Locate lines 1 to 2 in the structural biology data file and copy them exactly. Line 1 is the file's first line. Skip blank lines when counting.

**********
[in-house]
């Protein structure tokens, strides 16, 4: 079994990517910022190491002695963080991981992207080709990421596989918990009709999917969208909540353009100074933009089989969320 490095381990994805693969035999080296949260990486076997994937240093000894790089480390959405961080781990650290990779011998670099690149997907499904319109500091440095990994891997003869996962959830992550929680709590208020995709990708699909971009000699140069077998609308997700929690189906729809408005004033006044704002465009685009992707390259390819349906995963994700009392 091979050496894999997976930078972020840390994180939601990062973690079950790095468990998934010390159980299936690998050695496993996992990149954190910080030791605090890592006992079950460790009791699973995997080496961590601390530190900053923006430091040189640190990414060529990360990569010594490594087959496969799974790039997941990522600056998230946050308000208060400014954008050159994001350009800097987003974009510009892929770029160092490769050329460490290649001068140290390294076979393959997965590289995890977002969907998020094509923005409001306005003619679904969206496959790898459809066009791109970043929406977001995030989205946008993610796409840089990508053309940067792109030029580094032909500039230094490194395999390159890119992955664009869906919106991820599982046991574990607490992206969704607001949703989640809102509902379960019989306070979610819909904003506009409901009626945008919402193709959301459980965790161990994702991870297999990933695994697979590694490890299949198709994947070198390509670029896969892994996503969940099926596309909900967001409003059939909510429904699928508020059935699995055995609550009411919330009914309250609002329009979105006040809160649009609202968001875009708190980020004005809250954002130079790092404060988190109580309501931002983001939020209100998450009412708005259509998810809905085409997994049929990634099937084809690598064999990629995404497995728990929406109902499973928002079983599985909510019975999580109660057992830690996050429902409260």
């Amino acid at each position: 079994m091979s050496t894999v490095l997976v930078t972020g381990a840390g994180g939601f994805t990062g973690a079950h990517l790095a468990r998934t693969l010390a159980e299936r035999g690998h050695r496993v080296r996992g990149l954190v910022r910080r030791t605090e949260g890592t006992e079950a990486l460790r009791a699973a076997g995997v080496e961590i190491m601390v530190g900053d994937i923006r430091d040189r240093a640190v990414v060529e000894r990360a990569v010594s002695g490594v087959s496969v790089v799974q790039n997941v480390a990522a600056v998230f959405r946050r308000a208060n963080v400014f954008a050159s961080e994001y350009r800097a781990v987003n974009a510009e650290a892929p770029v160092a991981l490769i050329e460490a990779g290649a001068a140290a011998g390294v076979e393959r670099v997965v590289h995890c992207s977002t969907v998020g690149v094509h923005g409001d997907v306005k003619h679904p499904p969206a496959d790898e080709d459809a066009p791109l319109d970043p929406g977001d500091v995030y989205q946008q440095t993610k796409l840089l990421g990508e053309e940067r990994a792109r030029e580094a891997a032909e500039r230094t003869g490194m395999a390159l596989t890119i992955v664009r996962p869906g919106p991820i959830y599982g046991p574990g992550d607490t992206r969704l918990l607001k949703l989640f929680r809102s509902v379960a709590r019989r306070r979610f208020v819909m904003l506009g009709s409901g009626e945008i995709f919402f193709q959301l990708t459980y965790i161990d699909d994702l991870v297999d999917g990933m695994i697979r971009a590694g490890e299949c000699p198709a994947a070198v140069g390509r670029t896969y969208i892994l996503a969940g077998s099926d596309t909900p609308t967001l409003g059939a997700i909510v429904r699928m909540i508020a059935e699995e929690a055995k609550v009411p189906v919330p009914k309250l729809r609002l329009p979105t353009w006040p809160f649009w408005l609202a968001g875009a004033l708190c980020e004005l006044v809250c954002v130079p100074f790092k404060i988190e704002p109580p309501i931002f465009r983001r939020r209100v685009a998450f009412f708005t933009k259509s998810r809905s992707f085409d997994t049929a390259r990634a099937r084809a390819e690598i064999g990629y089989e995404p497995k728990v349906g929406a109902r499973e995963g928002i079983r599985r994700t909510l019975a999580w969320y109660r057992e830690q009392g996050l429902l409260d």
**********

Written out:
[in-house]
């Protein structure tokens, strides 16, 4: 079994990517910022190491002695963080991981992207080709990421596989918990009709999917969208909540353009100074933009089989969320 490095381990994805693969035999080296949260990486076997994937240093000894790089480390959405961080781990650290990779011998670099690149997907499904319109500091440095990994891997003869996962959830992550929680709590208020995709990708699909971009000699140069077998609308997700929690189906729809408005004033006044704002465009685009992707390259390819349906995963994700009392 091979050496894999997976930078972020840390994180939601990062973690079950790095468990998934010390159980299936690998050695496993996992990149954190910080030791605090890592006992079950460790009791699973995997080496961590601390530190900053923006430091040189640190990414060529990360990569010594490594087959496969799974790039997941990522600056998230946050308000208060400014954008050159994001350009800097987003974009510009892929770029160092490769050329460490290649001068140290390294076979393959997965590289995890977002969907998020094509923005409001306005003619679904969206496959790898459809066009791109970043929406977001995030989205946008993610796409840089990508053309940067792109030029580094032909500039230094490194395999390159890119992955664009869906919106991820599982046991574990607490992206969704607001949703989640809102509902379960019989306070979610819909904003506009409901009626945008919402193709959301459980965790161990994702991870297999990933695994697979590694490890299949198709994947070198390509670029896969892994996503969940099926596309909900967001409003059939909510429904699928508020059935699995055995609550009411919330009914309250609002329009979105006040809160649009609202968001875009708190980020004005809250954002130079790092404060988190109580309501931002983001939020209100998450009412708005259509998810809905085409997994049929990634099937084809690598064999990629995404497995728990929406109902499973928002079983599985909510019975999580109660057992830690996050429902409260």